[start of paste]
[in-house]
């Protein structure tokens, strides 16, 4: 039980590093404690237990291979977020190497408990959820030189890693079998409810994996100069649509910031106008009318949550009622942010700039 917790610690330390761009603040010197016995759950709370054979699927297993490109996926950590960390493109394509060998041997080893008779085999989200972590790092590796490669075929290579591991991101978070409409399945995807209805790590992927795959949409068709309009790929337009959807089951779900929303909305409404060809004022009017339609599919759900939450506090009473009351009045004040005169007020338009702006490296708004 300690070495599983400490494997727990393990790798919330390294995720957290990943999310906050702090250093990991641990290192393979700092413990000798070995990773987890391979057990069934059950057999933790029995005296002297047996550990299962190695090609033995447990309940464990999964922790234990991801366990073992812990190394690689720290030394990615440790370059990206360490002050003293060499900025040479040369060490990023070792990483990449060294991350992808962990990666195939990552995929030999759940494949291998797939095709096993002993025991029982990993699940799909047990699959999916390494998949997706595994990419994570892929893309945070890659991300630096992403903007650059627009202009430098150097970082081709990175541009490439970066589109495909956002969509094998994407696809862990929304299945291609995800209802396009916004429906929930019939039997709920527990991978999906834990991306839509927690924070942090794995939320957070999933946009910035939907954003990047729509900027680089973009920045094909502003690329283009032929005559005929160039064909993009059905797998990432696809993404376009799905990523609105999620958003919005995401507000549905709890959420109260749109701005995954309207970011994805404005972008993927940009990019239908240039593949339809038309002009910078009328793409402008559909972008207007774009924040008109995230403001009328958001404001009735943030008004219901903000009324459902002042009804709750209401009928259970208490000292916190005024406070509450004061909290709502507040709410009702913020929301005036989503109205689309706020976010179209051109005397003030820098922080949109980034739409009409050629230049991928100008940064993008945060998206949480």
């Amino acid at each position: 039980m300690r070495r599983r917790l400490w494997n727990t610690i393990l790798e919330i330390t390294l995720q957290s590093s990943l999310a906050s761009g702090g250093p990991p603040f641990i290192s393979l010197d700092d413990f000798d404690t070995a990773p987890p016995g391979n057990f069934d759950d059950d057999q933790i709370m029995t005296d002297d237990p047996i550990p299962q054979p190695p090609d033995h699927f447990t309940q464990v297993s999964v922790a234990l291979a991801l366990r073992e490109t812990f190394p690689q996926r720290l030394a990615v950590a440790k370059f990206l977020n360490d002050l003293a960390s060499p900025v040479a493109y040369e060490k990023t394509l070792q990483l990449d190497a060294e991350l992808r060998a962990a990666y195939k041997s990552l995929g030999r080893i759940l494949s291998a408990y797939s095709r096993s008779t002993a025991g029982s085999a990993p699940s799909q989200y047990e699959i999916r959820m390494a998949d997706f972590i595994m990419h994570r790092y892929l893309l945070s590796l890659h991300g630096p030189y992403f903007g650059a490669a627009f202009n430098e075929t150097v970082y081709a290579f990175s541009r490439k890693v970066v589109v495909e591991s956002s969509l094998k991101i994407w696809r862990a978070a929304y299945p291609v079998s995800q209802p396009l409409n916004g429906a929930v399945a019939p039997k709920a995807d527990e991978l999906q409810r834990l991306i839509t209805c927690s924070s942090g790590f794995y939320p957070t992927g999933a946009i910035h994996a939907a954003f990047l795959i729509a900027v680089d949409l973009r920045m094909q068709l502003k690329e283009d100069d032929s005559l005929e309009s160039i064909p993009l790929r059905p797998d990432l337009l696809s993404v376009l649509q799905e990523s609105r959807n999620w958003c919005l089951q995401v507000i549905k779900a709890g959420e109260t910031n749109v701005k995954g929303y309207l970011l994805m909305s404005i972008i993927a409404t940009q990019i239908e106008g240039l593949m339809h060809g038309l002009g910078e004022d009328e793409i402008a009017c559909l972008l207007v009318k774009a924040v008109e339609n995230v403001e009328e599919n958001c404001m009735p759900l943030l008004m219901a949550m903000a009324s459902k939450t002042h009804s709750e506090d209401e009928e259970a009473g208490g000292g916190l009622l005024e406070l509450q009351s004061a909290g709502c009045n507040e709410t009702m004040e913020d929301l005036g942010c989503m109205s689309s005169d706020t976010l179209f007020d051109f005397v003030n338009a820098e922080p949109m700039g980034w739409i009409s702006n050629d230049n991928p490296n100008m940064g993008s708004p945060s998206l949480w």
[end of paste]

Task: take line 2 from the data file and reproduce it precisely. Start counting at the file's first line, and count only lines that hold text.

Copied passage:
């Protein structure tokens, strides 16, 4: 039980590093404690237990291979977020190497408990959820030189890693079998409810994996100069649509910031106008009318949550009622942010700039 917790610690330390761009603040010197016995759950709370054979699927297993490109996926950590960390493109394509060998041997080893008779085999989200972590790092590796490669075929290579591991991101978070409409399945995807209805790590992927795959949409068709309009790929337009959807089951779900929303909305409404060809004022009017339609599919759900939450506090009473009351009045004040005169007020338009702006490296708004 300690070495599983400490494997727990393990790798919330390294995720957290990943999310906050702090250093990991641990290192393979700092413990000798070995990773987890391979057990069934059950057999933790029995005296002297047996550990299962190695090609033995447990309940464990999964922790234990991801366990073992812990190394690689720290030394990615440790370059990206360490002050003293060499900025040479040369060490990023070792990483990449060294991350992808962990990666195939990552995929030999759940494949291998797939095709096993002993025991029982990993699940799909047990699959999916390494998949997706595994990419994570892929893309945070890659991300630096992403903007650059627009202009430098150097970082081709990175541009490439970066589109495909956002969509094998994407696809862990929304299945291609995800209802396009916004429906929930019939039997709920527990991978999906834990991306839509927690924070942090794995939320957070999933946009910035939907954003990047729509900027680089973009920045094909502003690329283009032929005559005929160039064909993009059905797998990432696809993404376009799905990523609105999620958003919005995401507000549905709890959420109260749109701005995954309207970011994805404005972008993927940009990019239908240039593949339809038309002009910078009328793409402008559909972008207007774009924040008109995230403001009328958001404001009735943030008004219901903000009324459902002042009804709750209401009928259970208490000292916190005024406070509450004061909290709502507040709410009702913020929301005036989503109205689309706020976010179209051109005397003030820098922080949109980034739409009409050629230049991928100008940064993008945060998206949480």